August 26, 2005 1:25 PM PDT
PayPal co-founder readies photo-sharing service
But the co-founder and former chief technology officer of PayPal has found himself working around the clock lately to launch his new Internet company, Slide. The San Francisco company, which he started last year, is Levchin's first big plunge into an Internet start-up since cashing in on eBay's $1.5 billion purchase of PayPal in 2002.
The free service, which the 12-person company plans to open to the Web-surfing public on Monday, CNET News.com has learned, combines aspects of social networking, photo sharing, Web syndication and e-commerce. At the heart of Slide is a downloadable desktop program that indexes all the photos on the user's hard drive and creates a slide show at the edge of the screen.
From there, members can invite family, friends and other Slide members to view and save the member's photos and join Slide as a "friend" in the member's network. Members can also add one another's images to their own slide shows and alert one another to new albums. A set of access tools lets users publish their photos to as few or as many people as they wish, and subscribe to other people's photos.
Slide builds on several trends du jour, including digital photography, personal publishing and Web syndication. But the company has a lot of company in this intersecting market. Yahoo, News Corp.'s MySpace and a number of others are developing services that tie blogging, social networking and photo sharing together. Flickr lets users subscribe to photo feeds using the Really Simple Syndication, or RSS, protocol made popular by blogs. Imeem, a start-up that launched last week, is adding instant messaging to the mix.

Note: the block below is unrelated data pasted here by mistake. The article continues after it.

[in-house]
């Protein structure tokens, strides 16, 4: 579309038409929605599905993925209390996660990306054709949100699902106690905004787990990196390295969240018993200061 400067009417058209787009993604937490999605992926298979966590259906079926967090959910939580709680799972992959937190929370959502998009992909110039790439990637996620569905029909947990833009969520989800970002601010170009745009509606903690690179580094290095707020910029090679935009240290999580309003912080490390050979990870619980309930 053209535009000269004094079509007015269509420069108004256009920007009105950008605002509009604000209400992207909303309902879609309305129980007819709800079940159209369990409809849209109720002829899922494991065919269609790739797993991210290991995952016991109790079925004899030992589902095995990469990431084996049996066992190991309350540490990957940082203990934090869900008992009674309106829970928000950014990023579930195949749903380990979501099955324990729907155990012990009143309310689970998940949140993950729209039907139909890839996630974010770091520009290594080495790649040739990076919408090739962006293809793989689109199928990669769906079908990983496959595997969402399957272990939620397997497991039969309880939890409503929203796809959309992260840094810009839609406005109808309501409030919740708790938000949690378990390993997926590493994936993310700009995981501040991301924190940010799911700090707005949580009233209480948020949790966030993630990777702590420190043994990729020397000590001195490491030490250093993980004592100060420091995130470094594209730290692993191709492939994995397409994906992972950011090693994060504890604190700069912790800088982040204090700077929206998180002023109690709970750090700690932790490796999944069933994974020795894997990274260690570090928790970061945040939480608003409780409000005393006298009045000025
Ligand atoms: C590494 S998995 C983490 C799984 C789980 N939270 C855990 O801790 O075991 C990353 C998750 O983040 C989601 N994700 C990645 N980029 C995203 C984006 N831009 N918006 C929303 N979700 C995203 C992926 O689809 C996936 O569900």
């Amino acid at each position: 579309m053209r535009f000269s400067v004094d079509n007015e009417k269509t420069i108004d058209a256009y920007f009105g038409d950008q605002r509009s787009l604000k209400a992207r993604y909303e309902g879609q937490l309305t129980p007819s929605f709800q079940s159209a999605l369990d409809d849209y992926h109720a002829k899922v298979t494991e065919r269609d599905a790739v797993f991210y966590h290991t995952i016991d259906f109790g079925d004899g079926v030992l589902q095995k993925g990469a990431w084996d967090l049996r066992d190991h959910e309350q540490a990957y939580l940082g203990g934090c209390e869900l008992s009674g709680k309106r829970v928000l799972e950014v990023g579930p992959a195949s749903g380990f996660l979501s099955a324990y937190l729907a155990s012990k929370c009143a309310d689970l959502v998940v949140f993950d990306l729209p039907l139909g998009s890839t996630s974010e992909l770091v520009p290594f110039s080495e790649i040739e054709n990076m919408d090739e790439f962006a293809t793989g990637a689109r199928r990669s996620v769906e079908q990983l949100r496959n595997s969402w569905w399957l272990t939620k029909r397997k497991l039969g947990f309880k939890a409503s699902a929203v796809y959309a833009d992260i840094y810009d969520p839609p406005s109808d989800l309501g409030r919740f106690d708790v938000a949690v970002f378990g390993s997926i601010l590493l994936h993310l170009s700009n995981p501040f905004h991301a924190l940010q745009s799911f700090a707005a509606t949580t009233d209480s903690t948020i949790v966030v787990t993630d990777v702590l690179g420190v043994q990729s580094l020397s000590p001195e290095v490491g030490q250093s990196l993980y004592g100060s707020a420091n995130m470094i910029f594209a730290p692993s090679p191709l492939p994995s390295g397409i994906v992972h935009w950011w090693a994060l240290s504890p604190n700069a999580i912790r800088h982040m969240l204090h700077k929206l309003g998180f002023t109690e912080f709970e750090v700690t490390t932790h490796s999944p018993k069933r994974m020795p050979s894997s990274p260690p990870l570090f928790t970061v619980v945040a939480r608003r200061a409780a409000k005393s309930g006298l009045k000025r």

"Consumers are learning to do more with digital content than just print out pictures and paste them into an album," said Michael Gartenberg, an analyst at JupiterResearch. "Tools that let them edit, crop and share information and online content are coming into play, making it easier to get their stuff out."
Yet Levchin, who just turned 30 and has invested $1 million of his personal funds in the company, may have hit on the right way to make Slide stand out. He claims Slide's publish and subscribe tools are easier to use than other services, which require some technical know-how and a familiarity with RSS. The general public, including people like his mom, need simpler tools, he said. Jupiter's Gartenberg agrees.
"The key to taking it to the next step is getting to the point where you don't have to know what RSS or other technical concepts are," Gartenberg said. "You want to get to the point where you can just invite your grandpa to subscribe to your photos and all he has to do is click a few buttons."
Slide's "playback," or slide show, feature is unique too, Levchin said. The desktop toolbar looks like a strip of film with different photos in each frame, and it continually scrolls through a trove of stored images that people would probably rarely view otherwise. When consumers mouse over a particular shot, the slide show pauses and enlarges the image. The program gives people the option of e-mailing the photo from there.
The company plans to let members incorporate video, text and news headlines with photos too, creating multimedia "channels."
"I want it to be the preferred way people share digital media with each other," Levchin said, describing his vision for Slide.
For now, Slide works only on Windows computers, but the company is working on versions for the Macintosh.
Slide's business model is another distinguishing feature. Advertising is the main source of revenue for most competitors, but Slide plans to sustain itself on commissions from facilitating online shopping. It has already inked agreements with online shoe store Zappos.com and designer-clothing outlet Bluefly. The Web stores have agreed to maintain a Slide photo gallery of their products with links back to their stores. Slide members can subscribe to the photos, and whenever they purchase something, Slide gets a cut of the transaction.
The fact that Zappos is one of Slide's first partners is no coincidence. Levchin came up with the idea for Slide while watching his girlfriend browse for shoes online. She spent so much time scrolling through pages of shoes at Zappos that he offered to write her a program that would do it for her.
"The idea was to encourage her to spend more time with me and less time browsing for shoes," he said.
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